Why the Magicians Trilogy Will Never Be a Fantasy Classic

by Rachel Baker on October 16, 2014

This is a review of The Magicians Trilogy, found at Wired.com. The review is written by Jason Kehe and has a very interesting point really great fantasy lives in and grows in weird cracks – and because there’s nothing really inventive in the trilogy, it falls short as a classic.

I haven’t read the trilogy, or even one book. However, several of the statements in this review tells me maybe I shouldn’t really waste my time. I am on a quest for the “wow, I haven’t seen that before” element of a story; and this trilogy seems like it may have a whole ton of “that’s been done” before.

I do, however, get that Grossman may be making a statement about the state of the genre with this trilogy; and that the books are supposed to be very well written. So, eventually, I will probably read through them. But for now, I’m going to let my thoughts rest with this review.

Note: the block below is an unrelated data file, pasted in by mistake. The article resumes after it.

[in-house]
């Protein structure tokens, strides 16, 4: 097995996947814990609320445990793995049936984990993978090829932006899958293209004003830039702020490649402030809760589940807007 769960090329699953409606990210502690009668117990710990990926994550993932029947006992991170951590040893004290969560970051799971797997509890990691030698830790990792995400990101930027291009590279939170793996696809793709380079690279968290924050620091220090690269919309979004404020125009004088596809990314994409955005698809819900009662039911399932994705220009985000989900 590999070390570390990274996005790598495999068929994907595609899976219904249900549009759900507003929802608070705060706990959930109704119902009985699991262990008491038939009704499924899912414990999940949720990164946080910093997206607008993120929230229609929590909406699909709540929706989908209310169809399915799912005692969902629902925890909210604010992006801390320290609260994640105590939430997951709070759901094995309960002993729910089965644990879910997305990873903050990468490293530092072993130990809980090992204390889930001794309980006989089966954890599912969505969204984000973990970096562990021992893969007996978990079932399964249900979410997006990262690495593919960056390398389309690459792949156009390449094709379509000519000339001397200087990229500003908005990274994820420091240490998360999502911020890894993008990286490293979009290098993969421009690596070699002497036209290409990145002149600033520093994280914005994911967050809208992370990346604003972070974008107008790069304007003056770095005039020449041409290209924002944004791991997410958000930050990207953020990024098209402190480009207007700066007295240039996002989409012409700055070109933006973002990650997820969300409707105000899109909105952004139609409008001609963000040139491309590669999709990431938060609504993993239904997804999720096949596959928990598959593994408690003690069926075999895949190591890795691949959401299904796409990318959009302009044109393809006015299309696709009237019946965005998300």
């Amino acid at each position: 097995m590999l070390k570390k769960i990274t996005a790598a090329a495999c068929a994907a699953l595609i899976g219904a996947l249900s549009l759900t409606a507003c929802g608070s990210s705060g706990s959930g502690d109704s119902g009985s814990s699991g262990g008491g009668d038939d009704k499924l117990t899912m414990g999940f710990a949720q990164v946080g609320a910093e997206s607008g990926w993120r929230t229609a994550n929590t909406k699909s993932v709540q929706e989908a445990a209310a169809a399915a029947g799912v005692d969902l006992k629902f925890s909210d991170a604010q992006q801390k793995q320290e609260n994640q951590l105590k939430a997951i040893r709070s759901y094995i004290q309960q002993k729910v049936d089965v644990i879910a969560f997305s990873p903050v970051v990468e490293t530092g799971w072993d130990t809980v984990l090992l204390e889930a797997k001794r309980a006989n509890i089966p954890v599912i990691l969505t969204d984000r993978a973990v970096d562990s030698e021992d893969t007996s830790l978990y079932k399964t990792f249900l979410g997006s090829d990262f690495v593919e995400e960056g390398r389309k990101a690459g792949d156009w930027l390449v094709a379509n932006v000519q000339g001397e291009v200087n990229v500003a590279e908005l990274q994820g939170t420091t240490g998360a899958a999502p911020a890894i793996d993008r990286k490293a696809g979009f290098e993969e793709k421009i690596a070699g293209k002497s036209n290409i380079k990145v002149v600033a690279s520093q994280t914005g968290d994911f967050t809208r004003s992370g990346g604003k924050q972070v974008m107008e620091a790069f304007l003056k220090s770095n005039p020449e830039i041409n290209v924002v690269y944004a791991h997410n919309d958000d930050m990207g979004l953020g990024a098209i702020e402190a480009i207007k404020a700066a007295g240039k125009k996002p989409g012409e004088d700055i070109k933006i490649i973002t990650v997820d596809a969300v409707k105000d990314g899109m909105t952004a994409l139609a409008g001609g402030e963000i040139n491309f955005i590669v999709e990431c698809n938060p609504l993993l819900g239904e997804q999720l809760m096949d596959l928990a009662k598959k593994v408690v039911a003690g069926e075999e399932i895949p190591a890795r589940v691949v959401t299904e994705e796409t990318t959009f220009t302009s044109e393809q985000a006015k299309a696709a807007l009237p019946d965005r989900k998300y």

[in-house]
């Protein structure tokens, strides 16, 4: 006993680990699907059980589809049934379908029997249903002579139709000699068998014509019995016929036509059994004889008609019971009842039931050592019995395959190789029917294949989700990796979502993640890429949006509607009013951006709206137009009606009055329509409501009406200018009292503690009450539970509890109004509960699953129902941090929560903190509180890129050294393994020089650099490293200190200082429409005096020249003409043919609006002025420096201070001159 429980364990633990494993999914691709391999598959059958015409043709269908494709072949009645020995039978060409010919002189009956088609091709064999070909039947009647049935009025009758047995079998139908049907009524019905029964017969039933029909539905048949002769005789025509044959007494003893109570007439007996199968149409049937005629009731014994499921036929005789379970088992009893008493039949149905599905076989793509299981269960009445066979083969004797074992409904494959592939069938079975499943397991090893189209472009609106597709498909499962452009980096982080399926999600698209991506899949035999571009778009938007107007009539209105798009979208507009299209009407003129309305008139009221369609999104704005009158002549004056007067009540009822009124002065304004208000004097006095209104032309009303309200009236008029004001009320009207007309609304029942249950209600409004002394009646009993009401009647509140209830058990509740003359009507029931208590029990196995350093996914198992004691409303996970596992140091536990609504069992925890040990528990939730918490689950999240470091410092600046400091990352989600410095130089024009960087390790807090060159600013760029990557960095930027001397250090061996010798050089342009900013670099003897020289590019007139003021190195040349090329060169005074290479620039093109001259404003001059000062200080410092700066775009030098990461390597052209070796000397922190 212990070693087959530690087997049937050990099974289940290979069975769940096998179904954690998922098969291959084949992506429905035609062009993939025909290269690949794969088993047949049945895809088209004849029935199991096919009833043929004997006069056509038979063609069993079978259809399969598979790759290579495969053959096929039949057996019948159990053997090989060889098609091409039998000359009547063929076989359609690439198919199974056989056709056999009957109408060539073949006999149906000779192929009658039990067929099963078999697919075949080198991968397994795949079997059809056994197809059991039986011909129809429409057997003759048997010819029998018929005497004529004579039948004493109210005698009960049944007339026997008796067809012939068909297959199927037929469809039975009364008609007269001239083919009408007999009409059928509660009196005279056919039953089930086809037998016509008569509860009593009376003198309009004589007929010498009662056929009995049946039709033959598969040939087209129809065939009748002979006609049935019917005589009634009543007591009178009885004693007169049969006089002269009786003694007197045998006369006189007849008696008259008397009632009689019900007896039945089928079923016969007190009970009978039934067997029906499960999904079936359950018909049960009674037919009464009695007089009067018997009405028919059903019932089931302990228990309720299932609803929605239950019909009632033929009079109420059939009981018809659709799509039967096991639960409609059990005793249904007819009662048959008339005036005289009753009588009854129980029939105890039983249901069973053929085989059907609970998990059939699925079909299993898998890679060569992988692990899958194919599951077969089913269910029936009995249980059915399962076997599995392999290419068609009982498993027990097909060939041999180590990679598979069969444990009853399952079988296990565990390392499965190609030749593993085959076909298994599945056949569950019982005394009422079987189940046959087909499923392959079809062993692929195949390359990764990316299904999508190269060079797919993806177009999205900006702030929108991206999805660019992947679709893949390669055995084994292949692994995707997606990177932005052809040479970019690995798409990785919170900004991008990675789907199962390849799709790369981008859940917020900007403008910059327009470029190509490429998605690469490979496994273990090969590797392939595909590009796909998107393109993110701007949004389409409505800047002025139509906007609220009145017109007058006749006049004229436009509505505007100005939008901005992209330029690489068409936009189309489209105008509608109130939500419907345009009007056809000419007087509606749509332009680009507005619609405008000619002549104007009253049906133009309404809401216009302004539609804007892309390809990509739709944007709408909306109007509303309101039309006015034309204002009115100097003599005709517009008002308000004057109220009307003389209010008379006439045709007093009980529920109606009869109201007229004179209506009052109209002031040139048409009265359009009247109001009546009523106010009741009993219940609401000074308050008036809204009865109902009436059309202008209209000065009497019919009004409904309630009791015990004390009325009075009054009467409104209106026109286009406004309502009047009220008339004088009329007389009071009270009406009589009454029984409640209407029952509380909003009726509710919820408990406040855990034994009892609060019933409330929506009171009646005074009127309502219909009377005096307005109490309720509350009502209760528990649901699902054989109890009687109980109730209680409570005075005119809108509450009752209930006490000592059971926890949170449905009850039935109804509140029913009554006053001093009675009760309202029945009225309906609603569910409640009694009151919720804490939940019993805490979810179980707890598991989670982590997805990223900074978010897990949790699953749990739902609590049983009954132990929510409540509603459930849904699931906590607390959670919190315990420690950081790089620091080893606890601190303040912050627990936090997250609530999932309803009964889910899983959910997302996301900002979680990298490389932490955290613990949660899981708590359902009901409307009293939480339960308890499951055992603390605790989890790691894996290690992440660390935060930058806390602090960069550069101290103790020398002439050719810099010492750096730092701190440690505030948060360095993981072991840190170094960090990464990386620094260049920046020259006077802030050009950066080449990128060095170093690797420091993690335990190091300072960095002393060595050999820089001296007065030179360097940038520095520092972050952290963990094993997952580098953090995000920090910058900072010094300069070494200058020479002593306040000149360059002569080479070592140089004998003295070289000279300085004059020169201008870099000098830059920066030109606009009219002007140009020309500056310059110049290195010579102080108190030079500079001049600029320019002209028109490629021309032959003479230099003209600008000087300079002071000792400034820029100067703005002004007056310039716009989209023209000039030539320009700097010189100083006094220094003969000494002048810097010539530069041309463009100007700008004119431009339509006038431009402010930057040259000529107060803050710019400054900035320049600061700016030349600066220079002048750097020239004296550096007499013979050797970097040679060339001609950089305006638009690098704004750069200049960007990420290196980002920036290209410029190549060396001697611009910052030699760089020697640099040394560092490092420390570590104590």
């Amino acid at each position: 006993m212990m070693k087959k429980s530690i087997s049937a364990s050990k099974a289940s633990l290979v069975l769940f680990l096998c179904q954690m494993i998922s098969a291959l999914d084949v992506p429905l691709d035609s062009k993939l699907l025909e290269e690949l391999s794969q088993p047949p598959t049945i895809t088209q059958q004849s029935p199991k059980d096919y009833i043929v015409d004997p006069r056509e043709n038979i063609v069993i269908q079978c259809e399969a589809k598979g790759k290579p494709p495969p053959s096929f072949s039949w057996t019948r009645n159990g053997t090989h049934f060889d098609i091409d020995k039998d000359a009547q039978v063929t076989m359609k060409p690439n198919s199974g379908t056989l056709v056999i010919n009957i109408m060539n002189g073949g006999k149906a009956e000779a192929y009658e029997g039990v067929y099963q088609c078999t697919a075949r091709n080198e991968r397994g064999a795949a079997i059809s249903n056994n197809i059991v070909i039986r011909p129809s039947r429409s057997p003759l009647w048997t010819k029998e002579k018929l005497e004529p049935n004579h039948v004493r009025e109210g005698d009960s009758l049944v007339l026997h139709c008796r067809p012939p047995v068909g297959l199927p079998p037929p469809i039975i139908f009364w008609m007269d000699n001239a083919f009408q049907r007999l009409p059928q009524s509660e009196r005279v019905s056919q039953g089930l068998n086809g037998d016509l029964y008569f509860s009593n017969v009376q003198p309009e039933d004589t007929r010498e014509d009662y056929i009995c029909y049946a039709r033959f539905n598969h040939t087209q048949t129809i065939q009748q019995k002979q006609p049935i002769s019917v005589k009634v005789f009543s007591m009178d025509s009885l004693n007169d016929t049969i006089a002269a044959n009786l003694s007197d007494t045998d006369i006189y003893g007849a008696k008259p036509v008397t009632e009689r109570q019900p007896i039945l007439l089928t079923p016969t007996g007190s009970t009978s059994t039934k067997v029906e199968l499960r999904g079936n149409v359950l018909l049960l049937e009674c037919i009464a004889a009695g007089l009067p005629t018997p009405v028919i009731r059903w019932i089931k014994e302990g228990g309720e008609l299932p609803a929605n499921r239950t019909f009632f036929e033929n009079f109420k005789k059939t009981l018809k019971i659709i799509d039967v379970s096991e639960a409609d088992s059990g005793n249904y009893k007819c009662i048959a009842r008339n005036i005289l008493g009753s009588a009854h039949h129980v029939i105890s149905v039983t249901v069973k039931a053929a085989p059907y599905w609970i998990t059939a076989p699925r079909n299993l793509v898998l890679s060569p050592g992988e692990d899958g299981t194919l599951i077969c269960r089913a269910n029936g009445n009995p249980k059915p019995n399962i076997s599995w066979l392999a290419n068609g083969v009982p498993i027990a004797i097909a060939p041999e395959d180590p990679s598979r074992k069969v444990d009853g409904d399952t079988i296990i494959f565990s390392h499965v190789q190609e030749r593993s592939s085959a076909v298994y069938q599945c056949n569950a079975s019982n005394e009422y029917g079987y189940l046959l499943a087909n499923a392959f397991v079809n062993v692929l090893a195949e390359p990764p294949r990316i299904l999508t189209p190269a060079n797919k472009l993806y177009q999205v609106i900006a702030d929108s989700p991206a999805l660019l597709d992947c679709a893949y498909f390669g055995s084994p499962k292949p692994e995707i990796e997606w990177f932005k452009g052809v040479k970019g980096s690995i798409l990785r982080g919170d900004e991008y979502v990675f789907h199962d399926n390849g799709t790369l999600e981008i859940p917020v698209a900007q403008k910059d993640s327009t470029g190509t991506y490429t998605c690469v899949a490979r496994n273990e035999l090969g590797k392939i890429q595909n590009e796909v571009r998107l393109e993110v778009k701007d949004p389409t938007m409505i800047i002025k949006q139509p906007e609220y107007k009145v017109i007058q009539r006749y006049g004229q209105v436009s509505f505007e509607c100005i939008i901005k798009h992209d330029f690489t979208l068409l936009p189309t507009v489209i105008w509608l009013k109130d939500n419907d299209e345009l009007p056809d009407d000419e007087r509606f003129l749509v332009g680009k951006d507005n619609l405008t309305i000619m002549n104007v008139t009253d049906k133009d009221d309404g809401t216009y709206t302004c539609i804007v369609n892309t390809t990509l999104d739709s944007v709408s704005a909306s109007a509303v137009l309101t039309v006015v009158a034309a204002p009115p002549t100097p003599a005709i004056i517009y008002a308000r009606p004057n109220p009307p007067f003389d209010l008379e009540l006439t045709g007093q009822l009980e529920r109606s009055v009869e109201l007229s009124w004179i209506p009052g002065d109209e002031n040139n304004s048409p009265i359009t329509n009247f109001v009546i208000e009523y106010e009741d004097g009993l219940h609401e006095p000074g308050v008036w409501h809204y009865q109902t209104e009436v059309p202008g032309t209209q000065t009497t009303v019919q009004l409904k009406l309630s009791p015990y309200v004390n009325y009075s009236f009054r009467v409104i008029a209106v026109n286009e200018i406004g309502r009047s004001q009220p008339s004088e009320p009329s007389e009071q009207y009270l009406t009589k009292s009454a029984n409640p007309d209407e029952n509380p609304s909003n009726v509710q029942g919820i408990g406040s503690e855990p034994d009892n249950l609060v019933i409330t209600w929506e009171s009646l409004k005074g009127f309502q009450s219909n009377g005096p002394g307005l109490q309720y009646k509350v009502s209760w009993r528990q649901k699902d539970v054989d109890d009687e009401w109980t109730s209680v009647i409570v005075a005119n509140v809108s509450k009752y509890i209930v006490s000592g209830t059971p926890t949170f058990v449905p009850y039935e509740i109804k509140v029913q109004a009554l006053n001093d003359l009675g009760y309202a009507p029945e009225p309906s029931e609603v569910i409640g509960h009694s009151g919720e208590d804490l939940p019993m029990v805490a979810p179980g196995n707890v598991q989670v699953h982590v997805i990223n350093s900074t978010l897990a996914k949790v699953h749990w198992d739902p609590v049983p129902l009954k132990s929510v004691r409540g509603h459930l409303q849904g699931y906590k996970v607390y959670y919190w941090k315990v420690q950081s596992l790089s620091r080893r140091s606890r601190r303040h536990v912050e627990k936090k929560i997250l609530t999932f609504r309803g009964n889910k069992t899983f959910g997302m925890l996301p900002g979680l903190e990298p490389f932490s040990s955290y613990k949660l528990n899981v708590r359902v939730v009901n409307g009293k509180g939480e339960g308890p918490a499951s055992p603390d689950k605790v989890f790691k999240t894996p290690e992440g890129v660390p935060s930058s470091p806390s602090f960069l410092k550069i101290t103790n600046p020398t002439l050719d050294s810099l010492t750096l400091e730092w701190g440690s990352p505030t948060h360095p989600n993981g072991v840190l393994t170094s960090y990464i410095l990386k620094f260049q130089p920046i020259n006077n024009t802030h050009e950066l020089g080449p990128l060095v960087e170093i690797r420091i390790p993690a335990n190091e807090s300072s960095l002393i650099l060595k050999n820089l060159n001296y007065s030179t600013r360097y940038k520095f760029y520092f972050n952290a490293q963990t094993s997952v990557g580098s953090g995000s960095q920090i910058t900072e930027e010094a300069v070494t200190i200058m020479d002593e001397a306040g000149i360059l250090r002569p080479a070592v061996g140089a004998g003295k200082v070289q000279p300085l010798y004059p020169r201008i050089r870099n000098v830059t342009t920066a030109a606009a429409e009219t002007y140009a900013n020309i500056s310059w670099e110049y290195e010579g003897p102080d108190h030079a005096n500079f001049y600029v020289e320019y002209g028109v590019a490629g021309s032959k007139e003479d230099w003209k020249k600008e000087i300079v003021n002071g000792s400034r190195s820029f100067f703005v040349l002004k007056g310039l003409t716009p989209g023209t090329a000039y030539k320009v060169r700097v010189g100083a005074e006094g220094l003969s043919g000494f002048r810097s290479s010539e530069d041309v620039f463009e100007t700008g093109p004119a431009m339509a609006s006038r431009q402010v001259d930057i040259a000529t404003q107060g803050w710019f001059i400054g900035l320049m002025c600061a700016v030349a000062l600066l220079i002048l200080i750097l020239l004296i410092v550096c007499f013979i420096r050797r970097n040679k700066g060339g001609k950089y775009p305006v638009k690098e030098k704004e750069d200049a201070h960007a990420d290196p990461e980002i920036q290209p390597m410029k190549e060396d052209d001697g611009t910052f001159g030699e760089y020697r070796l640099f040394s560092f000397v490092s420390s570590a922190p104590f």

Why the Magicians Trilogy Will Never Be a Fantasy Classic.

You should read these books. Really. They’re very good. But are they significant? Do we want future generations to consider this series a masterpiece of ours?

The answer, at least to me, is no. Fantasy is ultimately about invention—pushing the imagination so far it threatens to snap. And those littler fissures, those breaks with reality, is where magic is born. Not enough of the Magicians trilogy lives and grows in those weird cracks; too little of it is truly inventive. In the end, it basically amounts to a redrawing of Narnia in crazy colors.

This article was written by: Rachel Baker – Click to Become a Patron or to follow on Twitter.

FacebookTwitterGoogle+Amazon Wish ListEvernoteFlipboardInstapaperNewsVineSpringpadWordPressTypePad PostStumbleUponLiveJournalPocketRedditShare

Previous post:

Next post: